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Bariatric surgery is surgery to help you lose weight. This type of surgery is only used for people who are very overweight and have not been able to lose weight with diet and exercise.
This surgery makes the stomach smaller. Some types of surgery also change the connection between your stomach and intestines.
Having weight-loss surgery is a big step. After surgery, you'll need to make new, lifelong changes in how you eat and drink.
Depending on whether your weight-loss surgery is to make your stomach smaller or to change the path of your intestine, your doctor will perform one of these procedures:
The doctor wraps a band around the upper part of the stomach to make the stomach smaller.
The doctor removes more than half of your stomach, leaving a thin vertical sleeve, or tube.
The doctor uses a small part of your stomach to create a smaller stomach. This is connected to the middle part of the small intestine. Food skips (bypasses) the rest of the stomach and part of the small intestine. This surgery is called a Roux-en-Y (say "roo-en-why") gastric bypass.
You may stay in the hospital for one or more days after the surgery. How long you stay depends on the type of surgery you had.
Most people need 2 to 4 weeks before they are ready to get back to their usual routine.
Your doctor will give you specific instructions about what to eat after the surgery. You'll start with only small amounts of soft foods and liquids. Bit by bit, you will be able to eat more solid foods. Your doctor may advise you to work with a dietitian. This way you'll be sure to get enough protein, vitamins, and minerals while you are losing weight. Even with a healthy diet, you may need to take vitamin and mineral supplements.
After surgery, you will not be able to eat very much at one time. You will get full quickly. Try not to eat too much at one time or eat foods that are high in fat or sugar. If you do, you may vomit, get stomach pain, or have diarrhea.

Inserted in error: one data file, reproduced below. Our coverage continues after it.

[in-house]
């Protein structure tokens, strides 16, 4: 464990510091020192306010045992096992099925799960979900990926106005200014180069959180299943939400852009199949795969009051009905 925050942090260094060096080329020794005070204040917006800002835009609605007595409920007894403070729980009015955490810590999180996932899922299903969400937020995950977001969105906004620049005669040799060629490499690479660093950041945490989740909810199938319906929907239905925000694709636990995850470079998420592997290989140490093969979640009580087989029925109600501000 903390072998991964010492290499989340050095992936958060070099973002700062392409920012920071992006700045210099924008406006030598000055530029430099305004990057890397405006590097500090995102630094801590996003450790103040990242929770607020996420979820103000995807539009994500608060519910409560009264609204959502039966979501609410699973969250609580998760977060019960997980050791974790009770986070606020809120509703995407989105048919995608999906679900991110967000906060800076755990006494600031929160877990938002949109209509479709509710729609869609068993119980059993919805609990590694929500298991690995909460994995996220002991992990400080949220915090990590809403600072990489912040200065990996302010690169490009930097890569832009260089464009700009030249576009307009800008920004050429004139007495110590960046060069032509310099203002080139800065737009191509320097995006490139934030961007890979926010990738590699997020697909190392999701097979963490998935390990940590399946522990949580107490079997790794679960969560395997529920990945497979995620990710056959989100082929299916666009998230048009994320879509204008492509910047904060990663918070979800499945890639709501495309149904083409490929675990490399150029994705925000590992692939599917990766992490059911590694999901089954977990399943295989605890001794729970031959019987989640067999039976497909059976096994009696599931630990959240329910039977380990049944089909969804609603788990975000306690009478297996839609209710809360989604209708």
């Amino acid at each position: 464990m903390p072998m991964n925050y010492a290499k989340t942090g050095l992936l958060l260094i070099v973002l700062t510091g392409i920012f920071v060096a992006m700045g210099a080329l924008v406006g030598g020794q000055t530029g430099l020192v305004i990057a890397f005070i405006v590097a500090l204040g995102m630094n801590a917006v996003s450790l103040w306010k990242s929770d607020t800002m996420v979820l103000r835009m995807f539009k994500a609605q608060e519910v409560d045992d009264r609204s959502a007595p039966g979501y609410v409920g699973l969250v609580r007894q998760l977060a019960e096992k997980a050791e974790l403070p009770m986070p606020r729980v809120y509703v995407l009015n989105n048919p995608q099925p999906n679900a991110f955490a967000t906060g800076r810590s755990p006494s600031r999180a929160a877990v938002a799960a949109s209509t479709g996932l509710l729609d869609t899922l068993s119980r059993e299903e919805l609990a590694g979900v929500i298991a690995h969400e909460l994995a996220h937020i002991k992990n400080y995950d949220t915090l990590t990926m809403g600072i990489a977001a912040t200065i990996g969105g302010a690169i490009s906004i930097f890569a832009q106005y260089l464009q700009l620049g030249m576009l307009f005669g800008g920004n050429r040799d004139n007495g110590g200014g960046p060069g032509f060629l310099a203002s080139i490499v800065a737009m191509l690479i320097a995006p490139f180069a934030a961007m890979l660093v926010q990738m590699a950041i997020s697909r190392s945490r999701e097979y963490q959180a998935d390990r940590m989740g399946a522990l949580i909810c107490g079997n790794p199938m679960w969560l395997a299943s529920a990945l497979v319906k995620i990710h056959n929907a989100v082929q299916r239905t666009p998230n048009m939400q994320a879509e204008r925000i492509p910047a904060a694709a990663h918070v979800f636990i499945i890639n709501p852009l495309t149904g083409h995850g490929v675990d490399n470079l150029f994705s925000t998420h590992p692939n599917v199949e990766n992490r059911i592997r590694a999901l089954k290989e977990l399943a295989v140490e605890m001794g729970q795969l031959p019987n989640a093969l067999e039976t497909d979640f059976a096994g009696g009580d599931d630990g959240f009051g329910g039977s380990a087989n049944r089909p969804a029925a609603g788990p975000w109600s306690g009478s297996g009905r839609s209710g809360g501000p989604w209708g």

You probably will lose weight very quickly in the first few months after surgery. As time goes on, your weight loss will slow down. You will have regular doctor visits to check how you are doing.
It is common to have many emotions after this surgery. You may feel happy or excited as you begin to lose weight. But you may also feel overwhelmed or frustrated by the changes that you have to make in your diet, activity, and lifestyle. Talk with your doctor if you have concerns or questions.
Think of bariatric surgery as a tool to help you lose weight. It isn't an instant fix. You will still need to eat a healthy diet and get regular exercise. This will help you reach your weight goal and avoid regaining the weight you lose.
You have this type of surgery to help you lose weight. It may be considered if your body mass index (BMI) is at least 40, or if it's at least 35 and you have other weight-related health problems. If your BMI is 35 or higher, surgery may be done if you have tried for at least 6 months to lose weight.
Weight loss surgery in combination with lifestyle changes such as eating well, being active and managing stress can result in significant long term weight loss (20-40% of your body weight) and improve weight related illnesses including type 2 diabetes, sleep apnea and fatty liver disease.
Here are some risks common to all surgeries for weight loss:
Talk to your doctor to understand all of your risks. Here are some of the most common or serious risks for each type of weight-loss surgery:
After this surgery, you are more likely to need another surgery to fix problems than you would after gastric bypass. For example, some people need a second surgery because they aren't happy with having the band. Or the band can slip. Or it can work its way from the outside of the stomach to the inside. This is called an erosion.
These can cause a leak from the stomach into the belly area. The leak can cause an infection called peritonitis.
With this surgery, the connection between the stomach and the small intestine can get narrow. This can cause nausea and vomiting after you eat.
Adaptation Date: 2/23/2022
Adapted By: Alberta Health Services
Adaptation Reviewed By: Alberta Health Services
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